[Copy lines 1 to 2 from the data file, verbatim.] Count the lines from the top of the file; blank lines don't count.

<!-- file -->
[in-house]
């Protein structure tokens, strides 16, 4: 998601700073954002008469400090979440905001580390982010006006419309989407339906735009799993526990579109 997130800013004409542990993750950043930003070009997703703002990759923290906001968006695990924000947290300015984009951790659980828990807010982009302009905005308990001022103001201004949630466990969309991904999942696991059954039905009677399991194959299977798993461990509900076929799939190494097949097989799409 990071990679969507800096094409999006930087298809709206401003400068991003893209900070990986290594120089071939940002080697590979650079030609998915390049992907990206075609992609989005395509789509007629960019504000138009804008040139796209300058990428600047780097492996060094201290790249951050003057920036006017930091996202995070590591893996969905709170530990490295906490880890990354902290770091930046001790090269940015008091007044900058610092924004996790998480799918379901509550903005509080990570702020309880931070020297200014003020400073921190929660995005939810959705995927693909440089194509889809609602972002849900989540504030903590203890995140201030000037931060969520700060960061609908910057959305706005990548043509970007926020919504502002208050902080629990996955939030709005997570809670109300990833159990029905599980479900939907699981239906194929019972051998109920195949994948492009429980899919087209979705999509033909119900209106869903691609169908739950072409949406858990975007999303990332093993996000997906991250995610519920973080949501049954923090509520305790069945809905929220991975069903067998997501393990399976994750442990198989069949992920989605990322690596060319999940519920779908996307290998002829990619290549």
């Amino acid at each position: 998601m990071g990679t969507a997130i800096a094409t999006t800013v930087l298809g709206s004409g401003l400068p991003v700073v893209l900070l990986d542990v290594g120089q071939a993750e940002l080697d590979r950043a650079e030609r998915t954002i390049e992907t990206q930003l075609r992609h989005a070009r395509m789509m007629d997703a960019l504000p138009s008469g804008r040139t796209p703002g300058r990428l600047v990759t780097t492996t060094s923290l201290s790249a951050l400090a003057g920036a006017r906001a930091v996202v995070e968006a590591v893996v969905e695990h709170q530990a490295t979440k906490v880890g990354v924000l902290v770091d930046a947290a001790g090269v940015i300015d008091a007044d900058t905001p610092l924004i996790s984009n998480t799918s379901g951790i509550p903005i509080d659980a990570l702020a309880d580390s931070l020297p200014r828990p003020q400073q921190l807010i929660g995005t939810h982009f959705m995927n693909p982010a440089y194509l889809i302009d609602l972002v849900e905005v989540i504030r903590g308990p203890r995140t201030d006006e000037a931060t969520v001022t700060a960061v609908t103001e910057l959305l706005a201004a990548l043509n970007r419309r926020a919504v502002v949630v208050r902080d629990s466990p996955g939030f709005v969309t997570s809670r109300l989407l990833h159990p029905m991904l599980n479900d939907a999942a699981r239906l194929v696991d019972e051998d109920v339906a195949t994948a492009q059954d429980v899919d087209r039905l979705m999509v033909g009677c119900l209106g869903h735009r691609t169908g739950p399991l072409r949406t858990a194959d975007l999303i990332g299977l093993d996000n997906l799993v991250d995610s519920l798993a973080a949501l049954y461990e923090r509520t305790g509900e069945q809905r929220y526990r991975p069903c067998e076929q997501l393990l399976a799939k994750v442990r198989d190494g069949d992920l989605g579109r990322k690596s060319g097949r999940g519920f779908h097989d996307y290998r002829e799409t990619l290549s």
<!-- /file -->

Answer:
[in-house]
């Protein structure tokens, strides 16, 4: 998601700073954002008469400090979440905001580390982010006006419309989407339906735009799993526990579109 997130800013004409542990993750950043930003070009997703703002990759923290906001968006695990924000947290300015984009951790659980828990807010982009302009905005308990001022103001201004949630466990969309991904999942696991059954039905009677399991194959299977798993461990509900076929799939190494097949097989799409 990071990679969507800096094409999006930087298809709206401003400068991003893209900070990986290594120089071939940002080697590979650079030609998915390049992907990206075609992609989005395509789509007629960019504000138009804008040139796209300058990428600047780097492996060094201290790249951050003057920036006017930091996202995070590591893996969905709170530990490295906490880890990354902290770091930046001790090269940015008091007044900058610092924004996790998480799918379901509550903005509080990570702020309880931070020297200014003020400073921190929660995005939810959705995927693909440089194509889809609602972002849900989540504030903590203890995140201030000037931060969520700060960061609908910057959305706005990548043509970007926020919504502002208050902080629990996955939030709005997570809670109300990833159990029905599980479900939907699981239906194929019972051998109920195949994948492009429980899919087209979705999509033909119900209106869903691609169908739950072409949406858990975007999303990332093993996000997906991250995610519920973080949501049954923090509520305790069945809905929220991975069903067998997501393990399976994750442990198989069949992920989605990322690596060319999940519920779908996307290998002829990619290549």